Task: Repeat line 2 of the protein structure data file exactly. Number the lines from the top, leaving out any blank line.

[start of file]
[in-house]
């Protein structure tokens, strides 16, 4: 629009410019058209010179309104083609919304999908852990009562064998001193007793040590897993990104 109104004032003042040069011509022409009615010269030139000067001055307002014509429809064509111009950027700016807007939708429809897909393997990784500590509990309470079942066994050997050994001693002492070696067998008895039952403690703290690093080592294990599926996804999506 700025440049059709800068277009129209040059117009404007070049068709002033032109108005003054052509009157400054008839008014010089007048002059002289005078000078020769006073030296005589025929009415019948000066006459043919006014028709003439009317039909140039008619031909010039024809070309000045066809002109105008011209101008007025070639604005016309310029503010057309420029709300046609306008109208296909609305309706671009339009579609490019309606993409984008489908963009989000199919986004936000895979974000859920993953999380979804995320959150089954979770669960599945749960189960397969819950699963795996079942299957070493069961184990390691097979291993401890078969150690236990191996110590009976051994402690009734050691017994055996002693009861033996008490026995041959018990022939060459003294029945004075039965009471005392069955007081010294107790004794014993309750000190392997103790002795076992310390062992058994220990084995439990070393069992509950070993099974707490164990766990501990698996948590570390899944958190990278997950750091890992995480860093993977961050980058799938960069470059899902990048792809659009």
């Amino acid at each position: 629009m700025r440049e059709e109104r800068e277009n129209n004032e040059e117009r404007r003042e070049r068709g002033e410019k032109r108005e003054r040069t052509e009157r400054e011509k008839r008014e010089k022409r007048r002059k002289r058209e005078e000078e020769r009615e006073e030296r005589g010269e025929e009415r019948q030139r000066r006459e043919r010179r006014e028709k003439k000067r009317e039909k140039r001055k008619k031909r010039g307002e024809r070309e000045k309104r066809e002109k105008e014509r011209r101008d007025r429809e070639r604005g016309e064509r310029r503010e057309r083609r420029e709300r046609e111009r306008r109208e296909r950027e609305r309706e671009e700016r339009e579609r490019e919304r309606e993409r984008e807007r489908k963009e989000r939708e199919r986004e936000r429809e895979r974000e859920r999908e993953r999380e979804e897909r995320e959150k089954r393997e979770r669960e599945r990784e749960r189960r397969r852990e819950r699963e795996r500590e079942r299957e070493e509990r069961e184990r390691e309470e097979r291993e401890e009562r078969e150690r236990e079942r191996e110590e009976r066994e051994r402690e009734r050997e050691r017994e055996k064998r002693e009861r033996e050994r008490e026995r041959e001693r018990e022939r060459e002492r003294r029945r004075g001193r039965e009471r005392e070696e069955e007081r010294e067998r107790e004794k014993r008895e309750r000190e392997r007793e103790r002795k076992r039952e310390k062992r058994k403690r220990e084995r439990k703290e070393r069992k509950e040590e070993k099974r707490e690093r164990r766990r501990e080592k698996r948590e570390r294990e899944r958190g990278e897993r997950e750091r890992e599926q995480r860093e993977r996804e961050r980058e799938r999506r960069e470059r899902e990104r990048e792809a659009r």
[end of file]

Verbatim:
């Protein structure tokens, strides 16, 4: 629009410019058209010179309104083609919304999908852990009562064998001193007793040590897993990104 109104004032003042040069011509022409009615010269030139000067001055307002014509429809064509111009950027700016807007939708429809897909393997990784500590509990309470079942066994050997050994001693002492070696067998008895039952403690703290690093080592294990599926996804999506 700025440049059709800068277009129209040059117009404007070049068709002033032109108005003054052509009157400054008839008014010089007048002059002289005078000078020769006073030296005589025929009415019948000066006459043919006014028709003439009317039909140039008619031909010039024809070309000045066809002109105008011209101008007025070639604005016309310029503010057309420029709300046609306008109208296909609305309706671009339009579609490019309606993409984008489908963009989000199919986004936000895979974000859920993953999380979804995320959150089954979770669960599945749960189960397969819950699963795996079942299957070493069961184990390691097979291993401890078969150690236990191996110590009976051994402690009734050691017994055996002693009861033996008490026995041959018990022939060459003294029945004075039965009471005392069955007081010294107790004794014993309750000190392997103790002795076992310390062992058994220990084995439990070393069992509950070993099974707490164990766990501990698996948590570390899944958190990278997950750091890992995480860093993977961050980058799938960069470059899902990048792809659009």